23. 23. DEPLOYMENT •The new DMS is fully tested, approved and ready to be launched at DWF •The training department will have created all relevant training materials and training will have been provided to all the users. •Agreement is needed for parallel working or replacement of the old system with the new one. •Immediate replacement of old system will encourage users to adapt to the new system. Project Lifecycle - DMS
  24. 24. PROJECT CLOSURE •After full testing and board approval for official launch, DMS will be in place at DWF. •The project manager will create all relevant documentation to formally close the project including:  a Closure Report/Post Implementation review  a Lessons Learned Log  any manuals  source code Project Lifecycle - DMS
  25. 25. MAINTENANCE •Certain issues may occur occasionally •Agreed SLA’s with third party suppliers will need to be enforced to rectify issues. •Key task: to import any outstanding documents into the new system Project Lifecycle - DMS
  26. 26. Project Plan • Defines the approach the project team will use to deliver the new document management system. • It must address  the reasons why the new system is being implemented  for whom is it being implemented,  persons responsible for delivering the system  when the expected delivery date is • This link will open up an example of a Project Plan Microsoft Word Document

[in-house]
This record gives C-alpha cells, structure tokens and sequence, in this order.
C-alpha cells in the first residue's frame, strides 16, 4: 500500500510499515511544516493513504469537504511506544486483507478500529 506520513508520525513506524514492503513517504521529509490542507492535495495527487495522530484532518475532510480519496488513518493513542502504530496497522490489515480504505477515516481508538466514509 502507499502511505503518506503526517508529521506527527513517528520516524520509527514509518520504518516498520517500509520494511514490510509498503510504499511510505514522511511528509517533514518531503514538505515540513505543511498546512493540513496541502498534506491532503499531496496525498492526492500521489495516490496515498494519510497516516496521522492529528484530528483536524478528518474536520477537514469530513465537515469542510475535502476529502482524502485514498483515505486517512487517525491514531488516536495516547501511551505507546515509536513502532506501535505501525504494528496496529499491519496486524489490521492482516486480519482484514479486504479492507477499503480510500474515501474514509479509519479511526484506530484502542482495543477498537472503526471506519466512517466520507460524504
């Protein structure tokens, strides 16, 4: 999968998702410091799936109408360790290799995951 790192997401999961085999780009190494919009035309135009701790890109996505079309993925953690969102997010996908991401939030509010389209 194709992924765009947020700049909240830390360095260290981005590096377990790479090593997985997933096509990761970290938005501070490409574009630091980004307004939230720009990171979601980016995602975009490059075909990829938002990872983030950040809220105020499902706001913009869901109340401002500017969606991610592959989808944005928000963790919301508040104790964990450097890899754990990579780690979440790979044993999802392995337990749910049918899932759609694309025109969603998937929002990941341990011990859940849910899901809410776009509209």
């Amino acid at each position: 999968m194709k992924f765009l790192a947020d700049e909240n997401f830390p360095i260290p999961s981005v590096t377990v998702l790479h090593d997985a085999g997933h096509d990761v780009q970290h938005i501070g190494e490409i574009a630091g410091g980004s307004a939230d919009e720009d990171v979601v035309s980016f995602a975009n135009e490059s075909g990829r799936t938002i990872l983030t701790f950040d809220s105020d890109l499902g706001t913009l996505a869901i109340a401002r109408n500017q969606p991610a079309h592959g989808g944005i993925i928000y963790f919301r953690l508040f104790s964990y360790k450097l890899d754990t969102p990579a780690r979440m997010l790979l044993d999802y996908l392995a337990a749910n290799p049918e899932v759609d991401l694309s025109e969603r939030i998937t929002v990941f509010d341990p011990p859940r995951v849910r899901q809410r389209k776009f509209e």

27. 27. Project Governance • Ensures that projects are aligned to the organisations objectives, are delivered efficiently and are sustainable. • Governance of projects also supports the means by which the project board and other stakeholders are provided with timely and reliable information. • For correct governance of the new DMS project the project should follow a structured methodology, such as Prince2.
  28. 28. 5 KEY POINTS SHOULD BE CONSIDERED REGARDING PROJECT GOVERNANCE: 1) Alignment to organisational objectives Ensure the organisation does the right projects as well as successfully. If aligned, it will provide the context for the projects purpose 2) Golden threads of delegated authority Direct chain of accountability from the most senior responsible person to the individuals responsible for completing tasks stating each persons authority 3) Reporting Regular report on responsibilities by authority holders Project Governance
  29. 29. 4) Decision gates Formal points of control at particular points in the project lifecycle. The project is worked on in small parts. The next step can be started only after a formal review of the previous stage and approval granted to move on. 5) Independent assurance An independent check to review whether objectives will be met. Creation of a Project Assurance role to provide the assurance of appropriate conduction of the project Project Governance